Coral Gables is an Oasis for Spring Migrants
Bird watching has long been America’s No. 1 hobby, and over the past year, it has proven an easy way to socially distance and enjoy nature. For Gables residents, birding in the field can be an everyday adventure. Indeed, “the field” is as close as the University of Miami campus, Matheson Hammock, Fairchild Tropical Botanic Garden or any of our 63 parks – not to mention the Biltmore, Granada and Riviera golf courses.
As winter gives way to spring, our snowbirds are already flying north. These colorful visitors – who, like our human tourists, sought South Florida’s temperate winter and abundant sunshine – are taking off from our backyards, traveling up a coastal route called the Atlantic Flyway. They are destined for places such as the Appalachians, Cape May, the Adirondacks, the Great Lakes, Cape Cod, even the Arctic, and they’re being joined by millions of migrants from the Caribbean and South America. Because peninsular Florida is eastern North America’s southernmost perch, it is the point of arrival for birds returning in spring from below the equator, island-hopping their way through the Caribbean. Coral Gables — with its expansive tree canopy — is an attractive stopover for rest and refueling.
There is no better place to enjoy the miracle of Spring Migration than outside your door — be it your yard or a nearby City Beautiful green space. Many of the Gables’ 63 parks feature a healthy mix of native trees and shrubs that are bird magnets. The indigenous Gumbo Limbo, Live Oak and Strangler Fig make up the tree canopies in many of our parks; Firebush, Simpson Stopper and Wild Coffee frequently comprise their understories.
Birds and nature are my passion, so I bird watch almost daily, and make frequent forays into various Coral Gables green spaces year-round. Country Club Prado – my “front yard” – takes pride of place. On my Sunday morning walks among its majestic trees I’m constantly scanning the branches for songbirds. At this time of year, I can count on seeing a variety of warblers here, and I’m watching for tightly knit flocks of Cedar Waxwings searching in unison for the ripe fruit of the Strangler Figs that grace the Prado.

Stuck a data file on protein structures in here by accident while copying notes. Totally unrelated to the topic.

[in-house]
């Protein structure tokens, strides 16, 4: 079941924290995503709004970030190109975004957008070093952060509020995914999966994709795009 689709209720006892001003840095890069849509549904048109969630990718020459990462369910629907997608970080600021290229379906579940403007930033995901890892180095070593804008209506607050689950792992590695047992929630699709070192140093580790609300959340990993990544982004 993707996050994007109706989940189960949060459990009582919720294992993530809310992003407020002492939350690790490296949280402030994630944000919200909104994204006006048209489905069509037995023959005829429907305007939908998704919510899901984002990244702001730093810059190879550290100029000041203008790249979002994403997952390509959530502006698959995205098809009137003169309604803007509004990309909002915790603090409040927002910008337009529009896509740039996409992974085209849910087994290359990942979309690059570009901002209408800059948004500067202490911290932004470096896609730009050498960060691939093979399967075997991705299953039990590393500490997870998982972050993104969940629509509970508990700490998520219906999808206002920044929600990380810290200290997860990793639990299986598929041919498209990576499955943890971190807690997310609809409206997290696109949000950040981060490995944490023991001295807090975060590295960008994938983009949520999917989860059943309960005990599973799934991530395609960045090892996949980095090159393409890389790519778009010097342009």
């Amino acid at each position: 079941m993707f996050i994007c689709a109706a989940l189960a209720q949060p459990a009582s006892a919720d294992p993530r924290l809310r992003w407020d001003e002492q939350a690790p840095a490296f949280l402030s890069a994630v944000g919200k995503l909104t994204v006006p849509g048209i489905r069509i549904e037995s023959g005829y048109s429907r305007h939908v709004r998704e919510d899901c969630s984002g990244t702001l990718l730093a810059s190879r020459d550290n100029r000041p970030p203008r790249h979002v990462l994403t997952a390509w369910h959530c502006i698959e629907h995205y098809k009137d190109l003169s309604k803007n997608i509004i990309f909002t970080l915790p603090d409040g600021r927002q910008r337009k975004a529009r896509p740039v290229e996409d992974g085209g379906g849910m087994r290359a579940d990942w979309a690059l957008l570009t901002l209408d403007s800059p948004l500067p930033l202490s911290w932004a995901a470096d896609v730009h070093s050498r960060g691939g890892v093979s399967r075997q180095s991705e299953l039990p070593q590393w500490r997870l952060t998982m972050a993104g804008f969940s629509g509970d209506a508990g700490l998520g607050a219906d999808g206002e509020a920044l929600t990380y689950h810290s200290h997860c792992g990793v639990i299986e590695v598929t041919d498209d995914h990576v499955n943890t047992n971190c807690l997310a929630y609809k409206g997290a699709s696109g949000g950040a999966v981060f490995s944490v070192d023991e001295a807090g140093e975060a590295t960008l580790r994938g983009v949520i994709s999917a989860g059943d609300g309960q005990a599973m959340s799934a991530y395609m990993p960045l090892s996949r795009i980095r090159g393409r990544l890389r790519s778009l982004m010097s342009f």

If you golf at the Biltmore, Granada or Riviera courses, scan the skies for soaring raptors such as the American Kestrel, Osprey, Peregrine Falcon and Short-tailed Hawk. The oaks that anchor these courses also provide songbirds, such as the Blue-gray Gnatcatchers and charming warblers, with a sure supply of protein. They flit among the branches, gleaning insects from the leaves, nooks and crannies – food to power their northward journey. You can also keep an eye out for the arrival of some of our nesting residents, such as the Chimney Swifts, Gray Kingbirds and Swallow-tailed Kites.
Ingraham Park and Cartagena Plaza rim the Coral Gables Waterway at Le Jeune’s terminus. From the pedestrian bridge that spans the water you may see warblers and wading birds. Common Gallinules and Red-breasted Mergansers often swim along the shallows, while Great Blue Herons, Great Egrets and Green Herons fish from the shoreline. Yellow-crowned Night-Herons can often be seen roosting or nesting in the trees that line the waterway.
In our quiet little neighborhood spaces, you may spy a Yellow-bellied Sapsucker working the trunk of a Coconut Palm, pecking small openings, then patiently waiting for the insects that are drawn to the freshly tapped sap. If you are sharp and attentive, you may glimpse a Yellow-throated Vireo, or even a Yellow-billed Cuckoo, combing through the canopy for caterpillars to fuel their flight north. For locations and descriptions of parks visit coralgables.com and scroll down to “Community Recreation Parks and Open Spaces.” Then go buy a pair of 8×42 binoculars (the best local source is the Leica store on Miracle Mile) and begin your Gables birding adventure.
José “Joe” Francisco Barros is a practicing endodontist and the president of the Tropical Audubon Society. To go birding with him or other local field guides (when MDC gathering restrictions permit), write to email@example.com and you will receive regular birding and conservation notifications.